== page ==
Now that you've made the decision to file for bankruptcy, you have a few different options available. Whether you decide to file yourself, file online, or file with the help of an attorney, the first step is to make your bankruptcy status official by filing with the Bankruptcy Court.

Now, it IS possible to file for bankruptcy yourself, if you want to take on the mountains of paperwork. And you can also file for bankruptcy online, if you prefer to go that route. But it's important to consider that bankruptcy is, at the core, a legal matter. Therefore, for your future financial wellbeing, each decision you make needs to be the result of well informed, highly considered choices. The process of information gathering, as well as being able to understand the material, is one that would take time, diligence and a high degree of patience. For all of these reasons, we strongly recommend seeking legal counsel. Otherwise, you may be in for an even rockier road than you imagined.

Bankruptcy: 60 Days Later

At the end of the day, bankruptcy is an ordeal to go through. No one relishes the idea of having to start over, but sometimes it really is the best thing, and that's why the law exists - so you DON'T have to live under crushing debt for the rest of your life.

Once you file, all you have to do is wait 60 days (for Chapter 7 bankruptcy). That's the amount of time that your creditors have to challenge the terms of your bankruptcy plan. After that point, your debts are considered officially forgiven, and you can start fresh. In Chapter 13, you'll receive your Discharge of Debt notice 30-60 days after you complete your final payment according to the plan.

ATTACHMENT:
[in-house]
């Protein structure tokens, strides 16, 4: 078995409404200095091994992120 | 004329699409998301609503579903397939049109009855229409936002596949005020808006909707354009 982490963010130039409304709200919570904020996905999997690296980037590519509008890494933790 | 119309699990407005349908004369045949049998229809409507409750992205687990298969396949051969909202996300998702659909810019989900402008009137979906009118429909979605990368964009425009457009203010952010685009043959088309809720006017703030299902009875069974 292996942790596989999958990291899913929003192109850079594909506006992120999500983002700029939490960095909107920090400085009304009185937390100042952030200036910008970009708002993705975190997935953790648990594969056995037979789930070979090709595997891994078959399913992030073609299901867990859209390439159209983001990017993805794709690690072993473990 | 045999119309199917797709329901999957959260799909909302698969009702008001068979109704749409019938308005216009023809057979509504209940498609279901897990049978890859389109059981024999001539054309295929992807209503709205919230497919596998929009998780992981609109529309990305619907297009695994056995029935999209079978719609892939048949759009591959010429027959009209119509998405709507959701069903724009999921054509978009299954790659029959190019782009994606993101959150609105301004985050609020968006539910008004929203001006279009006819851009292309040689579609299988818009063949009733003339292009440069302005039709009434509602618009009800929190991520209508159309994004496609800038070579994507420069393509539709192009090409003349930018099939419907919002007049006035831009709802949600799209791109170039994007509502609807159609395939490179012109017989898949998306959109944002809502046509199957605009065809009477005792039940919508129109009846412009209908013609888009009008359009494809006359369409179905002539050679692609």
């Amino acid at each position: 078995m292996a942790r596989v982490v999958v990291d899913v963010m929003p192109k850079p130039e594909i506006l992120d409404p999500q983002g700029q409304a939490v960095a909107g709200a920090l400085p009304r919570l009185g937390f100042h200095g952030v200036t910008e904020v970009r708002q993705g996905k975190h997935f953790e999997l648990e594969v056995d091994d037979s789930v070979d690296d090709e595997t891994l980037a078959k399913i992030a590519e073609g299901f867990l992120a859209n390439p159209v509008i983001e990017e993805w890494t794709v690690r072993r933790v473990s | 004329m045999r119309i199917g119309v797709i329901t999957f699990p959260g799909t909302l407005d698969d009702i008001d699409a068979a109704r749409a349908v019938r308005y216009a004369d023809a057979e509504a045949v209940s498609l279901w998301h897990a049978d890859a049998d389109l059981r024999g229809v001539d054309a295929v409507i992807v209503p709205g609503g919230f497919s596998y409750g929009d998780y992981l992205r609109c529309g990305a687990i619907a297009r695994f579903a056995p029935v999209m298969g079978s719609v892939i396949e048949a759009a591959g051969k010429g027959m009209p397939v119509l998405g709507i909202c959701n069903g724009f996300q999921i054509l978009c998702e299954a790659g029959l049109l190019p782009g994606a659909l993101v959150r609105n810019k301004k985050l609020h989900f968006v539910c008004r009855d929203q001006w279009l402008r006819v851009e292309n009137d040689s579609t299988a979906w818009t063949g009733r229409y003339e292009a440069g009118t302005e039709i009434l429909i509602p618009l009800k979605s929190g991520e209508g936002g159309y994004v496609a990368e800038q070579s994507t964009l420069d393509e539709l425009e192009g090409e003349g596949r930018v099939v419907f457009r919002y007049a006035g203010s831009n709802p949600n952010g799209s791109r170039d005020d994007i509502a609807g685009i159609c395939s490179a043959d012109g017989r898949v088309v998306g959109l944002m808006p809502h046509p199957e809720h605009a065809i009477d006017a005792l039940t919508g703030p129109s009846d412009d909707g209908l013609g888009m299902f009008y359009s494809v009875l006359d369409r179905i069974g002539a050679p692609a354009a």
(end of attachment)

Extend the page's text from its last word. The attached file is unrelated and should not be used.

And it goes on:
When this happens, take a moment to breathe easier. Having a bankruptcy on your credit report won't be the greatest thing in the world, but it won't be the worst either, and you can use your newfound financial freedom to make intelligent choices from this point on. You can also begin to reestablish your credit by taking steps such as getting a secured credit card -- which means you secure your credit card with an amount of money held in reserve at a bank. In time, with on-time payments, your money will be released to you, and it quite likely that your credit limit will be increased as well. You'll be well on your way to reestablishing good credit and this time around, you'll probably be better prepared to avoid the debt trap. Here's to your financial freedom!

For a review of debt relief alternatives to bankruptcy in California and to get a free debt relief analysis along with a savings estimate, simply answer a few questions online.